Marketing without a road map can result in misguided and wasted efforts. The same can happen if proper market research is not conducted or misconducted. In this month’s eTip, we interviewed Paul Kirch, VP of Business Development for Common Knowledge Research Services in Dallas, Texas about the importance of market research and how you can stay on the road to reach your customers.
BMC: How long have you been in the market research industry and how did you get started?
Kirch: I started in marketing research back in 1990. My first job was working for The Gallup Organization as a telephone interviewer. I spent 10 years with Gallup filling various operations roles in departments such as programming and project management and technical consulting. Since 2000, I’ve been working in a sales role, with my current position as Vice President, Business Development for a global research supplier where I manage a team of outside and inside sales reps.
BMC: What are the different types of market research and how do they impact marketing decisions?
Kirch: When looking at marketing research, generally, there are two different approaches, quantitative and qualitative. Quantitative looks at larger audiences and provides results that would be reflective of a larger population. Qualitative, on the other hand, uses smaller audiences to gain in-depth views on products, concepts, advertisements, etc. Within both quantitative and qualitative, there are multiple methodologies used such as in-person interviewing, telephone, online or paper/pencil.
Many companies today understand the value of hearing what their customers (and non-customers) think and feel. By using marketing research, it’s possible to determine things such as how successful a product will be after release, what price people are willing to pay or what changes need to occur to make a product or concept appeal to a broader audience. Among many other uses of MR, tracking the impact of advertising campaigns can influence where advertising dollars are spent or moved based off of consumer feedback.
BMC: How can a company use market research to maximize ROI from marketing, PR, and advertising?
Kirch: Marketing research can not only help a company determine where to spend money for marketing, but can also help determine where, to whom and why to spend the money:
Where – is this a national campaign, regional, or some smaller geography? The results from MR can help determine where your campaign will be most successful. As they say, “fish where the fish are.” ROI can be significantly influenced by marketing where the consumers you can influence are working or living.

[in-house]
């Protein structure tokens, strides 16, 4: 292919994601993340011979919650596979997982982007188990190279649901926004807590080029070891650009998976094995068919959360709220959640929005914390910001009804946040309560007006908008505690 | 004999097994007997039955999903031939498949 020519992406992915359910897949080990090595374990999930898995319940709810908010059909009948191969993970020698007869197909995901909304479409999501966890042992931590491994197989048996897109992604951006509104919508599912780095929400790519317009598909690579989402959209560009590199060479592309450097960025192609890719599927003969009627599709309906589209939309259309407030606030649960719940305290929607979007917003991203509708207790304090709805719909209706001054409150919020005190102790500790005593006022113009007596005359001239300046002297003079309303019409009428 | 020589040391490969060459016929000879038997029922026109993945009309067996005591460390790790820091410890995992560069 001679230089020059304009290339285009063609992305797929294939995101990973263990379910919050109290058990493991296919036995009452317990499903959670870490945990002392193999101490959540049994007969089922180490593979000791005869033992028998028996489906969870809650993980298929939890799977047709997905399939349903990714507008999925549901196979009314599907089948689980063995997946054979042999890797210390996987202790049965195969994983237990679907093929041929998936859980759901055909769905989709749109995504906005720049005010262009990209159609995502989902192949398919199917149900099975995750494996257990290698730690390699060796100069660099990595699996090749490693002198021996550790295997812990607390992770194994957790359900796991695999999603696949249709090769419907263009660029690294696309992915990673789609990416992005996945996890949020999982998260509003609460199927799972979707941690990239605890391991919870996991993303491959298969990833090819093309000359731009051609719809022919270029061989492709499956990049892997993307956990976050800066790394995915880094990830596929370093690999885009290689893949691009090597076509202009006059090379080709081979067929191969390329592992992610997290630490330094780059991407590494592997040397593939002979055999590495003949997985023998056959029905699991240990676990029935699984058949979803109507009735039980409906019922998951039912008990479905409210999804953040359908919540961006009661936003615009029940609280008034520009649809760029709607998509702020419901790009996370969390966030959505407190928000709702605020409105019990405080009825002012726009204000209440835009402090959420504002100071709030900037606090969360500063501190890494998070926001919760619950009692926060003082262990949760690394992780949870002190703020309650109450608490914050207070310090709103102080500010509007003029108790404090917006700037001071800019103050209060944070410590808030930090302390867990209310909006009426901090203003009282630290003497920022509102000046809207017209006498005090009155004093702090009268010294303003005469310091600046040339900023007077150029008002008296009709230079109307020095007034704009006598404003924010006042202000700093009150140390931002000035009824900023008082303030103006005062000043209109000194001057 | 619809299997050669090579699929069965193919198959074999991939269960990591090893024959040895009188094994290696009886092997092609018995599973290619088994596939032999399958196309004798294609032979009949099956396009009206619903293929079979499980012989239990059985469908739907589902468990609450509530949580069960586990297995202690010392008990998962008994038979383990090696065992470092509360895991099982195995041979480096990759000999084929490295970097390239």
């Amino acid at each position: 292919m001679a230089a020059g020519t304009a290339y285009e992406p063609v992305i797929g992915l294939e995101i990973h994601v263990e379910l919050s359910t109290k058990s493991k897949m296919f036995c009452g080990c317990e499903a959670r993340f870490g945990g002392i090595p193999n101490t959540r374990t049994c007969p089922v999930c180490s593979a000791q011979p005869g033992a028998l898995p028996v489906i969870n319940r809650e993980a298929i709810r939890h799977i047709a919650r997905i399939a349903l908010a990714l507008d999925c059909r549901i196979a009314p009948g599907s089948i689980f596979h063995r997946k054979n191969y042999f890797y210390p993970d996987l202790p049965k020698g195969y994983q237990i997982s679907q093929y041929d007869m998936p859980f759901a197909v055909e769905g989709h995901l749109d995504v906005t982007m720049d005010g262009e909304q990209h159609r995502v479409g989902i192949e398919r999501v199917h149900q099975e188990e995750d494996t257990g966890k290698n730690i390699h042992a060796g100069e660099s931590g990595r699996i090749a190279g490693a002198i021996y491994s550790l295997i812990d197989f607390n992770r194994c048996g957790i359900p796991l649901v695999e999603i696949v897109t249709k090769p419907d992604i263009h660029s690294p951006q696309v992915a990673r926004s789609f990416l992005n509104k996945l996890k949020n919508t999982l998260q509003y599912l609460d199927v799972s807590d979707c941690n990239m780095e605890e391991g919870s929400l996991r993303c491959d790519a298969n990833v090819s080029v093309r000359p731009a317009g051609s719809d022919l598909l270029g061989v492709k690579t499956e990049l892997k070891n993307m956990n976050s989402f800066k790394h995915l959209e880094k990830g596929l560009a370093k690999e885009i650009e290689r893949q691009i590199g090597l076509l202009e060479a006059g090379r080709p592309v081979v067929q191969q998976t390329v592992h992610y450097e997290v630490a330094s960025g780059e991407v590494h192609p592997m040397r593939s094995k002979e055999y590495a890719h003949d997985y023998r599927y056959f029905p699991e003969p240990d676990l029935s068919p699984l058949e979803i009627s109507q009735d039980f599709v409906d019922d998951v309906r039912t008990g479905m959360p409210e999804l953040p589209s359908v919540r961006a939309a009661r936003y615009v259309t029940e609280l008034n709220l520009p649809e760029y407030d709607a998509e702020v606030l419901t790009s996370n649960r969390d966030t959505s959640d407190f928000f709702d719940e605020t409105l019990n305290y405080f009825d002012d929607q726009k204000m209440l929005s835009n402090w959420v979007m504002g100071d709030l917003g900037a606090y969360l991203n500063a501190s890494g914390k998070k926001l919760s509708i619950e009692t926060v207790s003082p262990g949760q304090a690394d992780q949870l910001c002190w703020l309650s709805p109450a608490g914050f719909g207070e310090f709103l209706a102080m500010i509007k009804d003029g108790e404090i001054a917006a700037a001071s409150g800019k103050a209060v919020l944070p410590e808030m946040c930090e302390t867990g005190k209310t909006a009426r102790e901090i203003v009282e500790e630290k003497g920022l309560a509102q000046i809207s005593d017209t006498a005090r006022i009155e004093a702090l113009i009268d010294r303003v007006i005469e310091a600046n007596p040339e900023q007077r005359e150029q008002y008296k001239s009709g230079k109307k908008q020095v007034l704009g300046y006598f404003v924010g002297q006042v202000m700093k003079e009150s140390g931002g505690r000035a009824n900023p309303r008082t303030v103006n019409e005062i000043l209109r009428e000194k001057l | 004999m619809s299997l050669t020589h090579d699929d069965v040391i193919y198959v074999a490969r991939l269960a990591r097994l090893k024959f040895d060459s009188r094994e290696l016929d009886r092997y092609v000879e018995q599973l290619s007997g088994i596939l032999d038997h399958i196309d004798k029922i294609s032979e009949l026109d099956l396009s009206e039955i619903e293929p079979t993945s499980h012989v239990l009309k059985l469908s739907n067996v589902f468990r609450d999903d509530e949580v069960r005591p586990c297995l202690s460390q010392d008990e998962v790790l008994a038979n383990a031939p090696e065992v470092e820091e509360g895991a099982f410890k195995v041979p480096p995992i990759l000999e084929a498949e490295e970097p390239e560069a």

To Whom – Who is your real audience? Who is most likely to purchase your product or service? Maybe it’s an age group, gender, ethnicity, profession or some other demographic group that will be most responsive to your product/service, allowing you to target more effectively. By answering who your ideal consumer is, you can maximize ROI by reaching out to the appropriate groups.
Why – Why are people responding? Is the intention of the campaign going to match the reaction of the audience? Making sure you know why your campaign is effective allows you to maximize ROI by matching the message to the consumer.
Companies that can effectively use marketing research to compliment marketing can really impact ROI and do it with confidence.
BMC: What are the 3 most common mistakes you've seen companies make when it comes to conducting a market research?
Kirch: The number one mistake I have seen is not trusting the results. Trust the data. If results say the campaign won’t be effective, then you’re taking a lot of risk moving forward. When making decisions where to spend marketing dollars, the data is your friend.
As a caveat, the above is only true if the study is designed and executed properly. It is just as dangerous to trust the data of a poorly designed and executed study that gives you false results.
Another mistake comes from reaching out to the wrong audience. If you only ask your customers what they think about your product, is that giving you the entire picture? What about reaching out to former customers or consumers, or perhaps those that have never been? This can allow you to get a broader picture and help you determine how to convert some of those who are not using your product. Know your audience and how to reach them.
The third mistake is rushing to collect data. No matter the methodology, sampling can make or break the effectiveness of the data results. If the study is national, the sample should be managed in such a way that the results are nationally represented; balanced by Census criteria. Of course, you may have a different sampling frame, but ultimately the research supplier should be able to provide the data balanced according to your criteria. When selecting a supplier, I highly recommend asking about their sampling practices and making sure they really understand how to pull a representative sample based off of Census or some other criteria you’re targeting.
BMC: Last words of wisdom in regard to market research?
Kirch: I’m going to reiterate a statement from above since I believe it is one of the keys to successfully using marketing research: “Trust the data!” Research driven decisions tend to be more reliable and justifiable. Companies that understand the value of research tend to be able to make decisions that have a bigger impact than just using gut decisions.
Paul Kirch is the Vice President of Business Development for Common Knowledge Research Services in Dallas, Texas. As Vice President, Business Development for the firm’s online panel and programming operations, Paul Kirch leads the company’s sales team. His track record of sales success, industry knowledge and ability to build client relationships makes him an ideal fit for this role.